ATHENS, Ala. (WHNT) - "I've been studying the Civil War longer than I can remember," confides Sean Busick.
He's an associate history professor at Athens State University.
Over time, Busick has researched seemingly every angle of the struggle between the Union and the Confederacy.
But now, tomes of scholarly discussion seem to simplify to one symbol -- the Confederate battle flag.
He tells the story of how the flag came to be. Early in the Civil War, troops had trouble distinguishing between the flag of the United States of America and the flag of the Confederate States of America. In the fog of war, it led to a number of friendly fire incidents. The Confederate battle flag was created to remedy that.
Even after the war, Busick notes the flag has always stirred conflict, "Early on, it was very controversial." Busick says in the Reconstruction Era, the flag basically meant "giving the finger to the north."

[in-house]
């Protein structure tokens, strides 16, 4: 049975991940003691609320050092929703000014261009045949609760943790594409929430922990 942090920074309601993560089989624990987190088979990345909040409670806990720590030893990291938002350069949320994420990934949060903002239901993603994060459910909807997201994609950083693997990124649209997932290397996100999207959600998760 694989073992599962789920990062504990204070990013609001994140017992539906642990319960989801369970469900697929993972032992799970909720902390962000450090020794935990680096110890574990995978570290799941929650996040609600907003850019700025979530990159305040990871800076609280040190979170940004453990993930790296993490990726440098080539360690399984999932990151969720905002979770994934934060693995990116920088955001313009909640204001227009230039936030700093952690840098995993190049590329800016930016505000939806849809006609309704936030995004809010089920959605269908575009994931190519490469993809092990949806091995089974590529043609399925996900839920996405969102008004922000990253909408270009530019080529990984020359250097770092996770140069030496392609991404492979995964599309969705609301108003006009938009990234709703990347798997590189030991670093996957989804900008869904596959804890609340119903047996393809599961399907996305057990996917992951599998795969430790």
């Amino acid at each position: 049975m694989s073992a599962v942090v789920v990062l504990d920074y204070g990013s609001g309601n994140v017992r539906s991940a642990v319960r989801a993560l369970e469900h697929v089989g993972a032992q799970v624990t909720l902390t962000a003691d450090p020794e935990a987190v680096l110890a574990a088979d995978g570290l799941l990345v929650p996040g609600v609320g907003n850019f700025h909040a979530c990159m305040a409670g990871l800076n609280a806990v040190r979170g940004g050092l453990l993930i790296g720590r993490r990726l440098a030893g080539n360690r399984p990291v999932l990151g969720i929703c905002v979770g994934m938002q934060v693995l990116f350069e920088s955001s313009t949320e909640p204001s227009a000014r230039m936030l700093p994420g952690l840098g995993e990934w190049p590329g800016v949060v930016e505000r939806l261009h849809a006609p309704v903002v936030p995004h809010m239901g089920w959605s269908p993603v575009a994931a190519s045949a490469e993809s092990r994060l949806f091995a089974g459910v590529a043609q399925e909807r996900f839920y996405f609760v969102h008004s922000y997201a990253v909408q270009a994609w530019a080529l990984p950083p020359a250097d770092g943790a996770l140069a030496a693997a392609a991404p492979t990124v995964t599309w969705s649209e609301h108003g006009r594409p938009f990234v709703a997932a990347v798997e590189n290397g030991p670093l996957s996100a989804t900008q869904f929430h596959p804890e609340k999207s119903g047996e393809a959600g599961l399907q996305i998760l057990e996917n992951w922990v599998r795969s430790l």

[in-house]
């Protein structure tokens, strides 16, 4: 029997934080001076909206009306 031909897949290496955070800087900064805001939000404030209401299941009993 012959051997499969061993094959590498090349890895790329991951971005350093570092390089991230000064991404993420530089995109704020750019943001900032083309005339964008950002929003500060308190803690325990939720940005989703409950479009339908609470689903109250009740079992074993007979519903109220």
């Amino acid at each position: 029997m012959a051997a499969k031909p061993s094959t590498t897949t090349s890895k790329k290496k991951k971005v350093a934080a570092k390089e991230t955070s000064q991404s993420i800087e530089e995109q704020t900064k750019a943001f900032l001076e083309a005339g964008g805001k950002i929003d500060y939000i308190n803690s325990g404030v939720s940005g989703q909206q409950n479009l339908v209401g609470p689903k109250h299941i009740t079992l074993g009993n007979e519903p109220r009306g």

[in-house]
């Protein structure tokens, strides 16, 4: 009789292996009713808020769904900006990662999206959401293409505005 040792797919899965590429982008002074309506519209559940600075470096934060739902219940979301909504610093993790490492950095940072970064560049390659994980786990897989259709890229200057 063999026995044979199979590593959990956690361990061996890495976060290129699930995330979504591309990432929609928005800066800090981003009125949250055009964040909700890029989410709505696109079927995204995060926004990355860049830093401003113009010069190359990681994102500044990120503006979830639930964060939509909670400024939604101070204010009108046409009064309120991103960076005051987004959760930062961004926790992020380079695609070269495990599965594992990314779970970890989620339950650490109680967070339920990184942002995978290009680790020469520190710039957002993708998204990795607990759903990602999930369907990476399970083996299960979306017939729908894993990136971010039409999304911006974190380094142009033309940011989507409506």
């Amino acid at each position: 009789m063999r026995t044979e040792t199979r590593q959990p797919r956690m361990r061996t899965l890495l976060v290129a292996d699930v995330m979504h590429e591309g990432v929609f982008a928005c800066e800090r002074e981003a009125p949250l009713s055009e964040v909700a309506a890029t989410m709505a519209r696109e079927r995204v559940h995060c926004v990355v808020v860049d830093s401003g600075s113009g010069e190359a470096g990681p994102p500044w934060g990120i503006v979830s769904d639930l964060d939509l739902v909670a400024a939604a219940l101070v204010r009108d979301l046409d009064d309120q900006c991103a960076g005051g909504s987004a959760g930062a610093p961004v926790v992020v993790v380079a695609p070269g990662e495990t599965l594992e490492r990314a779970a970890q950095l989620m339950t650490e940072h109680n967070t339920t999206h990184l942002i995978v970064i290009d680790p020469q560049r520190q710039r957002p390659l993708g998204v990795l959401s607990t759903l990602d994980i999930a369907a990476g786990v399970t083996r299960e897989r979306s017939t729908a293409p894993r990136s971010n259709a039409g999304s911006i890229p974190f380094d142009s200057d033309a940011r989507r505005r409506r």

He notes that the Ku Klux Klan picked it up as an early symbol, but not solely to represent any racial viewpoint, "They were as upset with northern troops still in the south during reconstruction as they were with African-Americans."
But as veterans of the war died off, Busick argues the anti-northern sentiments faded from the flag's implications, "It loses that while retaining the racial connotations."
Busick says our understanding of the flag today begins after that shift, "For most Americans all we know about the flag is the way we see it used currently and recently."
Some simplify the Confederate battle flag to be a symbol of heritage. Others simplify it to be a symbol of racial hatred.
And that disagreement unmasks the flag for what it always has been -- a symbol of a deep division in our country.